From: Paul McKenney <Paul.McK<enney@us...> - 2000-12-21 21:26:45
I believe that read-copy update will be useful in the Linux kernel as it
pushes up into the 8-16x arena for general workloads. Read-copy update is
a method of accessing and updating read-mostly data structures that has
been used in production in Sequent's Dynix/PTX since 1993. A variant of
read-copy update was independently developed by U of Toronto and IBM
Research in the "Tornado" and "K42" projects.
Read-copy update can be thought of as a reader-writer lock where the
readers take no action: they execute the same sequence of code that they
would on a single-threaded environment without interrupts. No locks, no
disabling of interrupts. The writers use some primitives that allow them
to verify that no reader still referencing a given element that had
previously been removed from the data structure. (See references below for
Since the readers do not acquire locks, read-copy update can simply
deadlock avoidance. It can also simplify races that occur when tearing
down data structures that are used to handle packet receptions from
networks (like Internet) that can regenerate old duplicates of earlier
packets or that can delay packet transmission (e.g., due to congestion).
Read-copy update has the distinction of being one of a very few algorithms
developed for PTX that improved both single-CPU speed and high-end scaling.
The former is because interrupts no longer need to be disabled as much, the
latter is because fewer locks need be acquired.
The PTX version of read-copy update was described in the 1998 conference on
Parallel and Distributed Computing Systems in a paper entitled "Read-Copy
Update: Using Execution History to Solve Concurrency Problems" by myself
and Jack Slingwine (see
http://www.rdrop.com/users/paulmck/paper/rclockpdcsproof.pdf for revisions
of this paper). The Tornado/K42 version was described in the 1999 OSDI in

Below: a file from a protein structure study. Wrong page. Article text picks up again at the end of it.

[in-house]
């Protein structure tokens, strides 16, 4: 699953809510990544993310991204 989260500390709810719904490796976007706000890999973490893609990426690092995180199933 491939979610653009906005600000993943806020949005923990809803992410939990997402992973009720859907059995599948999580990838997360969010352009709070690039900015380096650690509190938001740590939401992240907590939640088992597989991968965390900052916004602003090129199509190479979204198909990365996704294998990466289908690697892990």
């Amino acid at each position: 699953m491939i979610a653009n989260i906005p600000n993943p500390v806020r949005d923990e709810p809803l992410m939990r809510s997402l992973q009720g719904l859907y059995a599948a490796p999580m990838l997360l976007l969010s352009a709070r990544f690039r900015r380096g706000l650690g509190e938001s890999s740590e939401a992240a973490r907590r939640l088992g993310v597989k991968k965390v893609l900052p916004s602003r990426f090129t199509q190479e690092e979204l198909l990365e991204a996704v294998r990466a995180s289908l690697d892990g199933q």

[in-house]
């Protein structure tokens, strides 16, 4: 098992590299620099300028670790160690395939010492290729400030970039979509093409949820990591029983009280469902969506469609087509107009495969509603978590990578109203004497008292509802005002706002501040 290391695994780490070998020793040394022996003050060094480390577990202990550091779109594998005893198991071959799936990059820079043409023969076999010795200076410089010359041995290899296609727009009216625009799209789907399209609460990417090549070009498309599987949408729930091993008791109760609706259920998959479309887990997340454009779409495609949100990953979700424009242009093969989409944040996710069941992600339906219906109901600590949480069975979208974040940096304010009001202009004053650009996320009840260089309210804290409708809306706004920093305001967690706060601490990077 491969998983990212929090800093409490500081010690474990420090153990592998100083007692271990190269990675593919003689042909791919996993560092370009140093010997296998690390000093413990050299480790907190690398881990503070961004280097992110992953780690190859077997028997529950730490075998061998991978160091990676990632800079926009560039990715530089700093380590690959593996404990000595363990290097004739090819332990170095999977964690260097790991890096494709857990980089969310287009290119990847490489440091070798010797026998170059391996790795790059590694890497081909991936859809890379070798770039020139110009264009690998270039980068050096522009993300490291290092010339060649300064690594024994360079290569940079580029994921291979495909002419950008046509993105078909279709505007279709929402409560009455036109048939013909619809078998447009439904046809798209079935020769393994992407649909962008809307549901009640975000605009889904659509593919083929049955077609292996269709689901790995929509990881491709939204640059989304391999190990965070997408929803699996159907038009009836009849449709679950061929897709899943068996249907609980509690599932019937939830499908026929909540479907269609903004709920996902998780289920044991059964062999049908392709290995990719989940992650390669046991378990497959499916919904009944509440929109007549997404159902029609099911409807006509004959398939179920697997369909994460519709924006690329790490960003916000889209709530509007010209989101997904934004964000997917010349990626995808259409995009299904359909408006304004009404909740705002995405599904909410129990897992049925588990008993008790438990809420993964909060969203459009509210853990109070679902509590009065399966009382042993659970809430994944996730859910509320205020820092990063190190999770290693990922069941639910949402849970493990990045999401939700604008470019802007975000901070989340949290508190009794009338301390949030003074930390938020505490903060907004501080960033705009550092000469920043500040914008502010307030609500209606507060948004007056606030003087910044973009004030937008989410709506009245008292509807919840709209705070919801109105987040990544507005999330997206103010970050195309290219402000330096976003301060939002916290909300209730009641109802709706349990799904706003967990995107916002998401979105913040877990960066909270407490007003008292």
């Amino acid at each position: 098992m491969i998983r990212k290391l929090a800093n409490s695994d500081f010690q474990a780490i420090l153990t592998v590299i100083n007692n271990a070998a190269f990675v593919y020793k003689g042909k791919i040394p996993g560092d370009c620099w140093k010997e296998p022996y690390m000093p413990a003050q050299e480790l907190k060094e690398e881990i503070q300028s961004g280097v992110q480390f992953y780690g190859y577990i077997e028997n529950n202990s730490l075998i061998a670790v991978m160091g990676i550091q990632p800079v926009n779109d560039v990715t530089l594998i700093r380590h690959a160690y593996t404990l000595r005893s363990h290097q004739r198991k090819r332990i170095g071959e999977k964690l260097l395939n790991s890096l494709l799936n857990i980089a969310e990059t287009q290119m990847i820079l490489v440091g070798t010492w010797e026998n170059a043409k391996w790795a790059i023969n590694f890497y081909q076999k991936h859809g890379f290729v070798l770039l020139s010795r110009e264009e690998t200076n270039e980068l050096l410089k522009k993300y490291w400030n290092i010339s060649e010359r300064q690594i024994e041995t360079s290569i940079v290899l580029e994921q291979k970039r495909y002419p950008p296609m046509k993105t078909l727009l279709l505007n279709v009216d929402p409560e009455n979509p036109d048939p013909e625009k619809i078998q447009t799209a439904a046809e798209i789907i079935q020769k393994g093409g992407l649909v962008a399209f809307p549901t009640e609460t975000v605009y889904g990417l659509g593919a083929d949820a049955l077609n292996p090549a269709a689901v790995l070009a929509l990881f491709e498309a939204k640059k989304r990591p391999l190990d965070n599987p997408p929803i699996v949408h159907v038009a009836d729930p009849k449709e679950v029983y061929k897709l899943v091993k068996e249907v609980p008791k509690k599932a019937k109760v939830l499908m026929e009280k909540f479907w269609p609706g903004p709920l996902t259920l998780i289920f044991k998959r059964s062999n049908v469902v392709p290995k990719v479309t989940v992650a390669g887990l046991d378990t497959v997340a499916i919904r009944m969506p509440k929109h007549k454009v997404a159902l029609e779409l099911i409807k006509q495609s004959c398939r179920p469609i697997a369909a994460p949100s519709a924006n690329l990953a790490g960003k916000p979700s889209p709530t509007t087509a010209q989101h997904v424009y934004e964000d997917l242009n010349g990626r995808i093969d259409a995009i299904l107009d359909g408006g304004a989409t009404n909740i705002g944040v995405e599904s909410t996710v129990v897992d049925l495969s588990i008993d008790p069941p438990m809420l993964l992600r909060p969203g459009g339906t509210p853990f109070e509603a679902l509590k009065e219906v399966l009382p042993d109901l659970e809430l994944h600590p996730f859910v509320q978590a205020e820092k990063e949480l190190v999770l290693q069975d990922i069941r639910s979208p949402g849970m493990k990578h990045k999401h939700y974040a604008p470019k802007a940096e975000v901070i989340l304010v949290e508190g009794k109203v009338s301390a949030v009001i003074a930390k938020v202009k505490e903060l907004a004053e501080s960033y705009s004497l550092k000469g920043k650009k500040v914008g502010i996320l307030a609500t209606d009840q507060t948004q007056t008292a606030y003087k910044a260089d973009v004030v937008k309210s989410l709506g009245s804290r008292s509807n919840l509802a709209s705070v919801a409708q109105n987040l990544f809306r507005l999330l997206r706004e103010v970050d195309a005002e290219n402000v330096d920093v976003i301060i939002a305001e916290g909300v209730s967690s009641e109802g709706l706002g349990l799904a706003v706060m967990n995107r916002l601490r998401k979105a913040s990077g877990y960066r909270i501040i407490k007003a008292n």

a paper entitled "Tornado: Maximizing Locality and Concurrency in a Shared
Memory Multiprocessor Operating System" by Ben Gamsa, Orran Krieger,
Jonathon Appavoo, and Michael Stumm.
I believe that read-copy update will be very helpful to increase Linux's
ability to scale, while also keeping Linux's great single-CPU performance.
[sorry for the late answer, I missed your mail earlier and only found it now]
On Thu, Dec 21, 2000 at 01:25:42PM -0800, Paul McKenney wrote:
> I believe that read-copy update will be very helpful to increase Linux's
> ability to scale, while also keeping Linux's great single-CPU performance.
Thanks a lot for these references. I have not 100% digested your paper
yet, but it looks very useful so far. A few datastructures
in Linux come immediately to mind where this approach could help a lot:
e.g. Linux 2.4 networking and VFS have developed far too many reference
counters in the recent SMP work, causing lots of locked cycles because
these need to be updated atomically. Another very ugly problem where it
could be used is the module unload problem: with the drop of the big kernel
lock module unloading and kernel code often runs completely multithreaded,
which causes lots of interesting races (the current fixes is adding even
more reference counters and even module pointers to all kind of shared
objects, slow and ugly). It would be very exciting to clean all that mess up.
Linux did go a bit in this direction already with the big-reader locks
(see include/linux/brlock.h in a 2.4 tree). We also considered stop-the-world
schemes for really infrequent events (like the change of the ip protocol table),
but forgot it because on big CPU systems it is possible that such an operation
would never succeed.
The quiescent state approach looks much better than the brlocks of course.